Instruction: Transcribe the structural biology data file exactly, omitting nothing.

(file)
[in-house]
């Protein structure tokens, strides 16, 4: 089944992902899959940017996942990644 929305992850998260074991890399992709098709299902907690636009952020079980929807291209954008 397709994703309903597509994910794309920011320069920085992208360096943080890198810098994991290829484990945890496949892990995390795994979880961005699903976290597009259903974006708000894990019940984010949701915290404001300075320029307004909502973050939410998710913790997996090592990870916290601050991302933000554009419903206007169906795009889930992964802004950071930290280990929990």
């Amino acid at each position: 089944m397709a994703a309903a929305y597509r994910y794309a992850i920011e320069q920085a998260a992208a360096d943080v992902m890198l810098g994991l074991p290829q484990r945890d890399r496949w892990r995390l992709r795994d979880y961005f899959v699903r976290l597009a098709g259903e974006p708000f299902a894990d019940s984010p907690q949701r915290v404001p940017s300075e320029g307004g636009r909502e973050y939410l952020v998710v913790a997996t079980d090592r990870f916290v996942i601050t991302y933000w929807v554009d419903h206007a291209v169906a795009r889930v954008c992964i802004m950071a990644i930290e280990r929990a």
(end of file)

[in-house]
């Protein structure tokens, strides 16, 4: 089944992902899959940017996942990644 929305992850998260074991890399992709098709299902907690636009952020079980929807291209954008 397709994703309903597509994910794309920011320069920085992208360096943080890198810098994991290829484990945890496949892990995390795994979880961005699903976290597009259903974006708000894990019940984010949701915290404001300075320029307004909502973050939410998710913790997996090592990870916290601050991302933000554009419903206007169906795009889930992964802004950071930290280990929990």
């Amino acid at each position: 089944m397709a994703a309903a929305y597509r994910y794309a992850i920011e320069q920085a998260a992208a360096d943080v992902m890198l810098g994991l074991p290829q484990r945890d890399r496949w892990r995390l992709r795994d979880y961005f899959v699903r976290l597009a098709g259903e974006p708000f299902a894990d019940s984010p907690q949701r915290v404001p940017s300075e320029g307004g636009r909502e973050y939410l952020v998710v913790a997996t079980d090592r990870f916290v996942i601050t991302y933000w929807v554009d419903h206007a291209v169906a795009r889930v954008c992964i802004m950071a990644i930290e280990r929990a």